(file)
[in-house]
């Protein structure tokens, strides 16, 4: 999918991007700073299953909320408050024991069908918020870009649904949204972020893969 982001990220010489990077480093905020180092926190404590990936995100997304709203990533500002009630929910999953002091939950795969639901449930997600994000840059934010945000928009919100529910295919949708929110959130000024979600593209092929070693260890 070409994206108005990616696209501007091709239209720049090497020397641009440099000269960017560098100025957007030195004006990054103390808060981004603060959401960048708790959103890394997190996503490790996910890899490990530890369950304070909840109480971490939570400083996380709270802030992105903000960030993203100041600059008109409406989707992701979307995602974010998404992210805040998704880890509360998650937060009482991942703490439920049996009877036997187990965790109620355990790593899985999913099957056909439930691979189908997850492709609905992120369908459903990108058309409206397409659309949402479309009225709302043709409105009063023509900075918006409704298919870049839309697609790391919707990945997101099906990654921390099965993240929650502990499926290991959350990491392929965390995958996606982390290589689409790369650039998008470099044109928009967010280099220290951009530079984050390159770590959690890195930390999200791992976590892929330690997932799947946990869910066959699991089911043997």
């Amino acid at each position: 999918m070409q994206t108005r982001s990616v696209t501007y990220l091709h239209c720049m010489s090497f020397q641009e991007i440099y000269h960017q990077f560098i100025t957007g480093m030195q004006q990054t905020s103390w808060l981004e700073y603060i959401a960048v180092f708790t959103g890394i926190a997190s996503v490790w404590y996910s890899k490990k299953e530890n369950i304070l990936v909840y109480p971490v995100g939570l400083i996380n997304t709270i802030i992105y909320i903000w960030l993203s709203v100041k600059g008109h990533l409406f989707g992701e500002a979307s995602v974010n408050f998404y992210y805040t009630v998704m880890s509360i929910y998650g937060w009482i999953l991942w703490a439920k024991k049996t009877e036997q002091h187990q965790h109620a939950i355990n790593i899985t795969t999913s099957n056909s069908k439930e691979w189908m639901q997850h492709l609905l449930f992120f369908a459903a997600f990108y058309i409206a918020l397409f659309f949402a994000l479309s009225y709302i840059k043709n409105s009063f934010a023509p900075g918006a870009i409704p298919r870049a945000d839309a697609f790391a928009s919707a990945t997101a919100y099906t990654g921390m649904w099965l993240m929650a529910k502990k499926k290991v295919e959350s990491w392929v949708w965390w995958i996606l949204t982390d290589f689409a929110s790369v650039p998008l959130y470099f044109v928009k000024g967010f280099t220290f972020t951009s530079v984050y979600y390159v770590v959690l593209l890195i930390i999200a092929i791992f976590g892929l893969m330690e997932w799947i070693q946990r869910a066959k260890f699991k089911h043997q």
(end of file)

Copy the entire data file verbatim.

[in-house]
């Protein structure tokens, strides 16, 4: 999918991007700073299953909320408050024991069908918020870009649904949204972020893969 982001990220010489990077480093905020180092926190404590990936995100997304709203990533500002009630929910999953002091939950795969639901449930997600994000840059934010945000928009919100529910295919949708929110959130000024979600593209092929070693260890 070409994206108005990616696209501007091709239209720049090497020397641009440099000269960017560098100025957007030195004006990054103390808060981004603060959401960048708790959103890394997190996503490790996910890899490990530890369950304070909840109480971490939570400083996380709270802030992105903000960030993203100041600059008109409406989707992701979307995602974010998404992210805040998704880890509360998650937060009482991942703490439920049996009877036997187990965790109620355990790593899985999913099957056909439930691979189908997850492709609905992120369908459903990108058309409206397409659309949402479309009225709302043709409105009063023509900075918006409704298919870049839309697609790391919707990945997101099906990654921390099965993240929650502990499926290991959350990491392929965390995958996606982390290589689409790369650039998008470099044109928009967010280099220290951009530079984050390159770590959690890195930390999200791992976590892929330690997932799947946990869910066959699991089911043997």
């Amino acid at each position: 999918m070409q994206t108005r982001s990616v696209t501007y990220l091709h239209c720049m010489s090497f020397q641009e991007i440099y000269h960017q990077f560098i100025t957007g480093m030195q004006q990054t905020s103390w808060l981004e700073y603060i959401a960048v180092f708790t959103g890394i926190a997190s996503v490790w404590y996910s890899k490990k299953e530890n369950i304070l990936v909840y109480p971490v995100g939570l400083i996380n997304t709270i802030i992105y909320i903000w960030l993203s709203v100041k600059g008109h990533l409406f989707g992701e500002a979307s995602v974010n408050f998404y992210y805040t009630v998704m880890s509360i929910y998650g937060w009482i999953l991942w703490a439920k024991k049996t009877e036997q002091h187990q965790h109620a939950i355990n790593i899985t795969t999913s099957n056909s069908k439930e691979w189908m639901q997850h492709l609905l449930f992120f369908a459903a997600f990108y058309i409206a918020l397409f659309f949402a994000l479309s009225y709302i840059k043709n409105s009063f934010a023509p900075g918006a870009i409704p298919r870049a945000d839309a697609f790391a928009s919707a990945t997101a919100y099906t990654g921390m649904w099965l993240m929650a529910k502990k499926k290991v295919e959350s990491w392929v949708w965390w995958i996606l949204t982390d290589f689409a929110s790369v650039p998008l959130y470099f044109v928009k000024g967010f280099t220290f972020t951009s530079v984050y979600y390159v770590v959690l593209l890195i930390i999200a092929i791992f976590g892929l893969m330690e997932w799947i070693q946990r869910a066959k260890f699991k089911h043997q």